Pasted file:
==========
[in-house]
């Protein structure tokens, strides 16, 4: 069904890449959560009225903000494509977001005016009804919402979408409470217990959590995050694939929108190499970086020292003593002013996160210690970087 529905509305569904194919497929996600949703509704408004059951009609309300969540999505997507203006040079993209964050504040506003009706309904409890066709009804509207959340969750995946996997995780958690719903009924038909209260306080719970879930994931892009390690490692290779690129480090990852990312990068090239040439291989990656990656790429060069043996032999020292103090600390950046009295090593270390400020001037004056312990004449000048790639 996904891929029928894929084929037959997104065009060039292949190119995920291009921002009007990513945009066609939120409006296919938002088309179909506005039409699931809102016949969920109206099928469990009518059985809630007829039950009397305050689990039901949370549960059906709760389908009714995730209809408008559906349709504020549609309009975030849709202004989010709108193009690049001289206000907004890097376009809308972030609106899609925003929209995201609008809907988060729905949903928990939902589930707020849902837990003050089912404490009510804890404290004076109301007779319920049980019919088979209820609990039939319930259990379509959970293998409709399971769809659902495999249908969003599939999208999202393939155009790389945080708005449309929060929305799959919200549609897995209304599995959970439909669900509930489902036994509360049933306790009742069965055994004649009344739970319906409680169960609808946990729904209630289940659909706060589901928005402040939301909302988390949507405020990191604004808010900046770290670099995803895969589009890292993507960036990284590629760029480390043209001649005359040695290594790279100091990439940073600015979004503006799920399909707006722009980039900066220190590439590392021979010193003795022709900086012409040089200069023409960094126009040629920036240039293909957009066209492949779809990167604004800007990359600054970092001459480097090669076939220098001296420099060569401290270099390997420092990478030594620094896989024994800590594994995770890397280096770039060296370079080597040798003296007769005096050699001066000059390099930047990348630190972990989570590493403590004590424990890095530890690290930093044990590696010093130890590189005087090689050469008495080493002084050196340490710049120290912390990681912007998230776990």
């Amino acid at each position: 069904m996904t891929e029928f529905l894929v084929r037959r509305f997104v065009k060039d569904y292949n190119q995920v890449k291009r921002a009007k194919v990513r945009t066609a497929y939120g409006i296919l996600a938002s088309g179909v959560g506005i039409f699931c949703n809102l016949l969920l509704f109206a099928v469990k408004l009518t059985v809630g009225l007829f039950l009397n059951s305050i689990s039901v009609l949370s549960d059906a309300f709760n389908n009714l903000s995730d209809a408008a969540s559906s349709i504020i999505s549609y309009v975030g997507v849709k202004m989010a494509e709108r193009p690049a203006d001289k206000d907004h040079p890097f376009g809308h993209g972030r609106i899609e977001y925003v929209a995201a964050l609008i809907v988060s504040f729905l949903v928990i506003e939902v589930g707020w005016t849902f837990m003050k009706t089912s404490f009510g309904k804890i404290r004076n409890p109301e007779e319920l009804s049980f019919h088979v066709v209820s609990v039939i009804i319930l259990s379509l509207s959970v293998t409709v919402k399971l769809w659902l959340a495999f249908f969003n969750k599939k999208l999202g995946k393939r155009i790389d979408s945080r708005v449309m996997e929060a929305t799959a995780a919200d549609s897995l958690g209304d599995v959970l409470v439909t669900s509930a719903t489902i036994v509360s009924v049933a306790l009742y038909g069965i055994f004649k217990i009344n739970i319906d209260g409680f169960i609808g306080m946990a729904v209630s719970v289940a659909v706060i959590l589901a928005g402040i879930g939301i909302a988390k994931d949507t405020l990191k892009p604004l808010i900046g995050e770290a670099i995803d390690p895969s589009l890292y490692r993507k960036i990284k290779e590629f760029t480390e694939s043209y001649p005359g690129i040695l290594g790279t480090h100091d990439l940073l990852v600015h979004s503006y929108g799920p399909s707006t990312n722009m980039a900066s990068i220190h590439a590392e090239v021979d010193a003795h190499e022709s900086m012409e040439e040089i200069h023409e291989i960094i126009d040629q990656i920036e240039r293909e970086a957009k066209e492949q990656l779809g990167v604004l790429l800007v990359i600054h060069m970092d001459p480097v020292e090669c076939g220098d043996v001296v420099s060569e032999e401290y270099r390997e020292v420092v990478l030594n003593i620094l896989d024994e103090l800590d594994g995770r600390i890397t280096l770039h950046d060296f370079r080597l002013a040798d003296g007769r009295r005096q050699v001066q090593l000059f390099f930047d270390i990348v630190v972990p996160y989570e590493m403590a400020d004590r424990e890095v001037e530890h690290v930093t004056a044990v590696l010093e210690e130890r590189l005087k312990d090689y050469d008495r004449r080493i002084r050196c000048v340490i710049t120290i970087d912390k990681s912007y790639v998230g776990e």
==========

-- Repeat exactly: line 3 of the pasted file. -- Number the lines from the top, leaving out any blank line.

């Amino acid at each position: 069904m996904t891929e029928f529905l894929v084929r037959r509305f997104v065009k060039d569904y292949n190119q995920v890449k291009r921002a009007k194919v990513r945009t066609a497929y939120g409006i296919l996600a938002s088309g179909v959560g506005i039409f699931c949703n809102l016949l969920l509704f109206a099928v469990k408004l009518t059985v809630g009225l007829f039950l009397n059951s305050i689990s039901v009609l949370s549960d059906a309300f709760n389908n009714l903000s995730d209809a408008a969540s559906s349709i504020i999505s549609y309009v975030g997507v849709k202004m989010a494509e709108r193009p690049a203006d001289k206000d907004h040079p890097f376009g809308h993209g972030r609106i899609e977001y925003v929209a995201a964050l609008i809907v988060s504040f729905l949903v928990i506003e939902v589930g707020w005016t849902f837990m003050k009706t089912s404490f009510g309904k804890i404290r004076n409890p109301e007779e319920l009804s049980f019919h088979v066709v209820s609990v039939i009804i319930l259990s379509l509207s959970v293998t409709v919402k399971l769809w659902l959340a495999f249908f969003n969750k599939k999208l999202g995946k393939r155009i790389d979408s945080r708005v449309m996997e929060a929305t799959a995780a919200d549609s897995l958690g209304d599995v959970l409470v439909t669900s509930a719903t489902i036994v509360s009924v049933a306790l009742y038909g069965i055994f004649k217990i009344n739970i319906d209260g409680f169960i609808g306080m946990a729904v209630s719970v289940a659909v706060i959590l589901a928005g402040i879930g939301i909302a988390k994931d949507t405020l990191k892009p604004l808010i900046g995050e770290a670099i995803d390690p895969s589009l890292y490692r993507k960036i990284k290779e590629f760029t480390e694939s043209y001649p005359g690129i040695l290594g790279t480090h100091d990439l940073l990852v600015h979004s503006y929108g799920p399909s707006t990312n722009m980039a900066s990068i220190h590439a590392e090239v021979d010193a003795h190499e022709s900086m012409e040439e040089i200069h023409e291989i960094i126009d040629q990656i920036e240039r293909e970086a957009k066209e492949q990656l779809g990167v604004l790429l800007v990359i600054h060069m970092d001459p480097v020292e090669c076939g220098d043996v001296v420099s060569e032999e401290y270099r390997e020292v420092v990478l030594n003593i620094l896989d024994e103090l800590d594994g995770r600390i890397t280096l770039h950046d060296f370079r080597l002013a040798d003296g007769r009295r005096q050699v001066q090593l000059f390099f930047d270390i990348v630190v972990p996160y989570e590493m403590a400020d004590r424990e890095v001037e530890h690290v930093t004056a044990v590696l010093e210690e130890r590189l005087k312990d090689y050469d008495r004449r080493i002084r050196c000048v340490i710049t120290i970087d912390k990681s912007y790639v998230g776990e």